For the past few years, the Southland RISE collaborative has awarded funding to community-based violence prevention programs to help them continue their work.
This summer, the collaborative went a step further and brought together hospital trauma center staff and violence prevention street outreach workers in a shared training workshop. The goal was an exchange of ideas and resources focused on curbing violence on Chicago’s South Side.
Marlon Ryals, an Austin community street outreach supervisor with Together Chicago, said the workshop allowed him to make some connections that will help prevent violent altercations from resulting in more violence at trauma hospitals.
“With trauma hospitals, … there is risk of retaliation, people following the ambulance to the hospital,” Ryals said. “Just by creating the relationship and being able to let them know — we have an office in Grand Crossing — we have times when someone’s coming in hot, I’m able to jump in the group text to let people know what’s going on, to prepare for retaliation. Those basic communication points could save other lives.”
By putting a diverse set of people together, the training offered ways for leaders to learn from each other’s best practices, said Charles McKenzie, executive director of Englewood First Responders.
“You see what they’re doing differently or just learn from someone from another area if we’re dealing with the same problems,” McKenzie said. “How I look at it, when we come together as a whole, it definitely can make a big impact because everyone has different resources.”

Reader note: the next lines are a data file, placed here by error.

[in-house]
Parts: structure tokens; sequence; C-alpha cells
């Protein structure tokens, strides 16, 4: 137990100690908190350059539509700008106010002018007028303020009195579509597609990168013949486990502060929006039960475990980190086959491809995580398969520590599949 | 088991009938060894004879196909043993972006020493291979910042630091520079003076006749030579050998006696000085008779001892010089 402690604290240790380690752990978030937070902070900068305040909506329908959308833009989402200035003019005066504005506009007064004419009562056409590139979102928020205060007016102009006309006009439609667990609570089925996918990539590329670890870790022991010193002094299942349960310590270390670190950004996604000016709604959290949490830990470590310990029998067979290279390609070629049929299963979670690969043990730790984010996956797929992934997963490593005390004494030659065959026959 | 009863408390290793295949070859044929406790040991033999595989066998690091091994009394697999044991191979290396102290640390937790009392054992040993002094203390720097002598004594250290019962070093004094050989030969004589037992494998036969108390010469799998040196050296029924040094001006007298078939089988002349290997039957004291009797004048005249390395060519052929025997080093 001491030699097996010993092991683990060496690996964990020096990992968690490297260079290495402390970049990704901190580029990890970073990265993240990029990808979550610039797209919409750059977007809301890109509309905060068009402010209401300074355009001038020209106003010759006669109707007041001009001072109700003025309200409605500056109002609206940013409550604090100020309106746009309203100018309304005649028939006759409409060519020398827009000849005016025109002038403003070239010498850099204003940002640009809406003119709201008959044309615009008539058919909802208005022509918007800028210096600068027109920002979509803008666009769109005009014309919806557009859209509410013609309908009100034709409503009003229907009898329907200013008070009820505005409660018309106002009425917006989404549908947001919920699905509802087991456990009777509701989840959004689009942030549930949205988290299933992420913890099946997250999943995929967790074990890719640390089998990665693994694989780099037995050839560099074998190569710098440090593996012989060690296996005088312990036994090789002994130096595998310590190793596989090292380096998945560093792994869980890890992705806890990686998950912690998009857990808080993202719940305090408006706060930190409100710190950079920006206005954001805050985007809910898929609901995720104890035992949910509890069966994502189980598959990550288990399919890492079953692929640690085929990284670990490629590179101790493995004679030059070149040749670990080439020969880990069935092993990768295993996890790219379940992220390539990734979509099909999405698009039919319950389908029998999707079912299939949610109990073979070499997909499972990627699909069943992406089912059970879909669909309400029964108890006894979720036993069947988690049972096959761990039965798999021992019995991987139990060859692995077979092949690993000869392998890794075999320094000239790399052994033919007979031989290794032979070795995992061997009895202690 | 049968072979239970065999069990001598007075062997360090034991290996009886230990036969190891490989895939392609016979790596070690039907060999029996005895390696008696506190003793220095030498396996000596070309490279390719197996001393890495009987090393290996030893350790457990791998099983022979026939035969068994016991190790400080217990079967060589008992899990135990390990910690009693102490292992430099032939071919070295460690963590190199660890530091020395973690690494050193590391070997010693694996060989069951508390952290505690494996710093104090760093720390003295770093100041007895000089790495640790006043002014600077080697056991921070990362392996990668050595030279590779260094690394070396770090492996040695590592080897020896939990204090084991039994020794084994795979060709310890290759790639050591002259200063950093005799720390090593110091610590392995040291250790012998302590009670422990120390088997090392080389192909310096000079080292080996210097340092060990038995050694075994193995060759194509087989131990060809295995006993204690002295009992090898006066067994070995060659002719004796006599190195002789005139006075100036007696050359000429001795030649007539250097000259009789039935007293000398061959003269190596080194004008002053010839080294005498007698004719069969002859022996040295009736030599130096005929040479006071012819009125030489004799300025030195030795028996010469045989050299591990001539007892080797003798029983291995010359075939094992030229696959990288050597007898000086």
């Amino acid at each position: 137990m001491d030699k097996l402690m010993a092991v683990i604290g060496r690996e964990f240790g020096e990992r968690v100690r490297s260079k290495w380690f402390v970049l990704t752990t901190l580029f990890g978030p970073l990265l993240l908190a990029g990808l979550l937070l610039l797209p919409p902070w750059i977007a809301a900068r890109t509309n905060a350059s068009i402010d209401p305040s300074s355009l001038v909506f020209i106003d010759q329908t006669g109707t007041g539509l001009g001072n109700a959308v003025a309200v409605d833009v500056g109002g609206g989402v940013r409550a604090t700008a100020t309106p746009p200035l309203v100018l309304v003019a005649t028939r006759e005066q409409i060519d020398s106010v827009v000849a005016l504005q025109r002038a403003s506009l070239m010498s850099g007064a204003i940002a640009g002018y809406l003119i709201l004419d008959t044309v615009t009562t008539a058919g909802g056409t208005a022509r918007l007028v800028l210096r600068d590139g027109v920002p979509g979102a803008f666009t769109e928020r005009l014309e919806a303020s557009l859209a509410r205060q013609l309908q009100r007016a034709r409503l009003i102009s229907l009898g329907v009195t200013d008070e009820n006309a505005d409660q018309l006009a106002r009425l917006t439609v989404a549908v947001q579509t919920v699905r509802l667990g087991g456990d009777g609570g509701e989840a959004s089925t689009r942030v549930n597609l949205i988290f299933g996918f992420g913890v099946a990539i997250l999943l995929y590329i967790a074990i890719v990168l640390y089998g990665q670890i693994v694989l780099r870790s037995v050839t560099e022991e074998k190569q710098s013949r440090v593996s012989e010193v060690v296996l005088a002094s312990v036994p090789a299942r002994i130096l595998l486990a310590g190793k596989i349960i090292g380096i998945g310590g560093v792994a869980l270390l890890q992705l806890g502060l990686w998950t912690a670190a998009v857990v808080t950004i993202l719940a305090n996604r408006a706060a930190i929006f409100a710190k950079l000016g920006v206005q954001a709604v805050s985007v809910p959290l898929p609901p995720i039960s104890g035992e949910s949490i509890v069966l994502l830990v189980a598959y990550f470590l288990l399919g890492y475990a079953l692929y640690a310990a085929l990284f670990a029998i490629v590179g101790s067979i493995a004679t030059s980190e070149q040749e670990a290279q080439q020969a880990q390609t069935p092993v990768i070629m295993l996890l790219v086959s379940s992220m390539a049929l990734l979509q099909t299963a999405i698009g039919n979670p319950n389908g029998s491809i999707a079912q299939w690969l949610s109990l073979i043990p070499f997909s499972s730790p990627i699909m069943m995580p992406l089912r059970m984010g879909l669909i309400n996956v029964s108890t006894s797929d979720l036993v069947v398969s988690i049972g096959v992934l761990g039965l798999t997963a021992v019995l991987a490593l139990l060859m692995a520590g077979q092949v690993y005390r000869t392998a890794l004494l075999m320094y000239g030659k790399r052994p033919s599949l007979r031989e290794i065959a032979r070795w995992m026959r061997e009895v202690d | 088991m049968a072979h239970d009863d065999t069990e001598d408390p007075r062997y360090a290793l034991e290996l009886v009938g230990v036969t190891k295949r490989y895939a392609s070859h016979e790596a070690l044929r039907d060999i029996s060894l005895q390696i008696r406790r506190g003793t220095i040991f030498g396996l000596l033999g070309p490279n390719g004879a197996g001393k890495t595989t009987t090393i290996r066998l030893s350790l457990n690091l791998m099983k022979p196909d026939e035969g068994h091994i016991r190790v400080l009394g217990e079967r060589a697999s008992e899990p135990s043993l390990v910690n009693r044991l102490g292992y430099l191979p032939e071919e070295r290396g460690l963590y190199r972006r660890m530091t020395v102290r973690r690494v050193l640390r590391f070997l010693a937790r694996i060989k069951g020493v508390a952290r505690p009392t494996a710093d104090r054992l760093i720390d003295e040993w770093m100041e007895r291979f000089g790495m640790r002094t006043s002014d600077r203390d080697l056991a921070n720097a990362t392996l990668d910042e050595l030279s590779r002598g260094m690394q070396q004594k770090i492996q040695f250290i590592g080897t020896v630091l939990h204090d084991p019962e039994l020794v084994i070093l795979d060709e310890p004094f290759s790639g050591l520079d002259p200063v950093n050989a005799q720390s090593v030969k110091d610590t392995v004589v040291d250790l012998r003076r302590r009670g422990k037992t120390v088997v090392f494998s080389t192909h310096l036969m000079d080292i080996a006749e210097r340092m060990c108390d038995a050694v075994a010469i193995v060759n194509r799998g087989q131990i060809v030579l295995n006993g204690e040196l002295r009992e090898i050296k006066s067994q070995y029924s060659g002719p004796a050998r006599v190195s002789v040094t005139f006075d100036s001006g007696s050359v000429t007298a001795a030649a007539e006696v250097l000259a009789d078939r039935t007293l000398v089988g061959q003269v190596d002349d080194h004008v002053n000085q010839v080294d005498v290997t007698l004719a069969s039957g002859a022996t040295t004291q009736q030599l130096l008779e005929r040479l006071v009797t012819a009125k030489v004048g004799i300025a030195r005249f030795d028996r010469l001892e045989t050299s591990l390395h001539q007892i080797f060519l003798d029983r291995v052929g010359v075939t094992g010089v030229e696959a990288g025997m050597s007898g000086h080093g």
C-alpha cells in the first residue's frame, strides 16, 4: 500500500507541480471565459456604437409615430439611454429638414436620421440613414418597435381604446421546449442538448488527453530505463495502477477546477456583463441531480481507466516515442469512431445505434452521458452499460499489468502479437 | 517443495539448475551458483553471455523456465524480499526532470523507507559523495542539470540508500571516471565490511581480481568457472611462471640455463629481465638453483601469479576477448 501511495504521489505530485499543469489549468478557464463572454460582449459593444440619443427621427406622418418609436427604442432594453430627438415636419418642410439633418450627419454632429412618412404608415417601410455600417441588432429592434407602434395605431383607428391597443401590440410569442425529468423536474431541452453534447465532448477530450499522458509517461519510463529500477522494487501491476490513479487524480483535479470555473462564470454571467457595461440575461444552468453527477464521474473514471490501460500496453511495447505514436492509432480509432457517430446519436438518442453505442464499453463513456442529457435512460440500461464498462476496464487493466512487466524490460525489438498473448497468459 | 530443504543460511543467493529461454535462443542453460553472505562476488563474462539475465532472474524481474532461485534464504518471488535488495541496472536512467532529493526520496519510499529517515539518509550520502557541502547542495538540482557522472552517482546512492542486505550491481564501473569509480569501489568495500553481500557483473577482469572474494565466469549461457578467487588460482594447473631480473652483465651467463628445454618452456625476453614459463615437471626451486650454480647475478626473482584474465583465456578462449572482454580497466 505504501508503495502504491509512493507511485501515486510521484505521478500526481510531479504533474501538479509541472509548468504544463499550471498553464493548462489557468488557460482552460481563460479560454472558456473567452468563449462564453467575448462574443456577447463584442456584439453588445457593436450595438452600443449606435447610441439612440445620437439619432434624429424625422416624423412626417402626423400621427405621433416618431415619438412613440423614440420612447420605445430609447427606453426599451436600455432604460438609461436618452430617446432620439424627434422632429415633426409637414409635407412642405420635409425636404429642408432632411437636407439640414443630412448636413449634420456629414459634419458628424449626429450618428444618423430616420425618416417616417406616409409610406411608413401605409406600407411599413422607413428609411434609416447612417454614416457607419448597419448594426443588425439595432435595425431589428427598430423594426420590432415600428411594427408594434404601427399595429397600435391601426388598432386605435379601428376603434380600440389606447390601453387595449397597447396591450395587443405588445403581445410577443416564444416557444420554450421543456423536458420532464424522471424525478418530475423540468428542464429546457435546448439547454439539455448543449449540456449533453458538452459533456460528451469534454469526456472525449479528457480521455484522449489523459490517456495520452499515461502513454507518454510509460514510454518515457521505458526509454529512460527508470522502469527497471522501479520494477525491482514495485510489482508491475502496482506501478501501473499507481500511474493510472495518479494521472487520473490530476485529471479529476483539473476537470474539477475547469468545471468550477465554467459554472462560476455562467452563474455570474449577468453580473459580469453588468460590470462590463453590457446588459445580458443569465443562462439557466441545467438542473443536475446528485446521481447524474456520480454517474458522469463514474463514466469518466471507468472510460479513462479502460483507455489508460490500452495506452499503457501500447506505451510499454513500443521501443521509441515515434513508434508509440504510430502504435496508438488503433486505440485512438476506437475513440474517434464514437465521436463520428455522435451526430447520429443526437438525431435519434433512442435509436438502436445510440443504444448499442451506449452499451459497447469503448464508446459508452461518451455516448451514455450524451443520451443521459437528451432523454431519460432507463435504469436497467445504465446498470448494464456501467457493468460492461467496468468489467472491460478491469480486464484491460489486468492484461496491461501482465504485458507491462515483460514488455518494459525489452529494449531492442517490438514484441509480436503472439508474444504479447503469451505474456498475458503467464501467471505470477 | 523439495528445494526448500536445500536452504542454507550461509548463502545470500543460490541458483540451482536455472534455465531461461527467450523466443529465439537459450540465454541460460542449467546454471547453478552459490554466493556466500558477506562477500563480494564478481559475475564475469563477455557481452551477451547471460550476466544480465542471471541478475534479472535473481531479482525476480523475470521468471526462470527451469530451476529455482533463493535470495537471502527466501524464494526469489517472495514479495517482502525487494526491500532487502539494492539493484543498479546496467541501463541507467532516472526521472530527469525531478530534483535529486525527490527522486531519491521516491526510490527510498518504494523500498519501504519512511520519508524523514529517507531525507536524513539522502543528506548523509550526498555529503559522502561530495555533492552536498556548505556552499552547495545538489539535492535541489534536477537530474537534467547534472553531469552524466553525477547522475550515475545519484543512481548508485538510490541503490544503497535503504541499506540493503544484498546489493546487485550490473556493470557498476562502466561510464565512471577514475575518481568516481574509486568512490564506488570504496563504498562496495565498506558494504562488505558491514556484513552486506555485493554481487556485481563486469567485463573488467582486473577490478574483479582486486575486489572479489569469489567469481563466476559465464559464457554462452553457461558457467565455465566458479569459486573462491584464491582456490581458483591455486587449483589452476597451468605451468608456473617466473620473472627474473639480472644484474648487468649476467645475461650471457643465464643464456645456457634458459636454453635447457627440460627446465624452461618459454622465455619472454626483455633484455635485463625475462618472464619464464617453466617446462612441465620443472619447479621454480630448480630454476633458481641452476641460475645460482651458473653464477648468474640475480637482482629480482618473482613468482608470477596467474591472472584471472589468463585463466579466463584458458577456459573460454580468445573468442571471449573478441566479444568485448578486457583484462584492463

Franklin Cosey-Gay, director of the violence recovery program Urban Health Initiative at UChicago Medicine, said the work of violence prevention and recovery has come a long way since its earliest days in Chicago, but the people doing the work learn more when they work together.
“We know that what we’re addressing when it comes to community violence — it’s the tip of the iceberg,” Cosey-Gay said. “It’s connected to structural issues, resources, economic disinvestment, poor education opportunities, policies and practices that go back generations. What is inspiring is the coordination that’s happening with hospitals, community violence groups, victim advocates and case managers. I have been in the field for a while and remember being an evaluator with CeaseFire. Presenting the strengths of this work was met with a lot of skepticism from police and city leaders and government. That’s no longer the case. Individuals who have that lived experience, to get individuals to connect to resources — when it comes to wanting justice, you develop trust from people who have lived that life, not from the same systems that failed you. Having credible people at the front line that look like you, come from communities like you — this healing-centered trauma response is important, recognizing it’s not good enough to patch people up and send them back out after they’ve been shot — making sure we do support immediate needs and then longer terms within the community ecosystem.”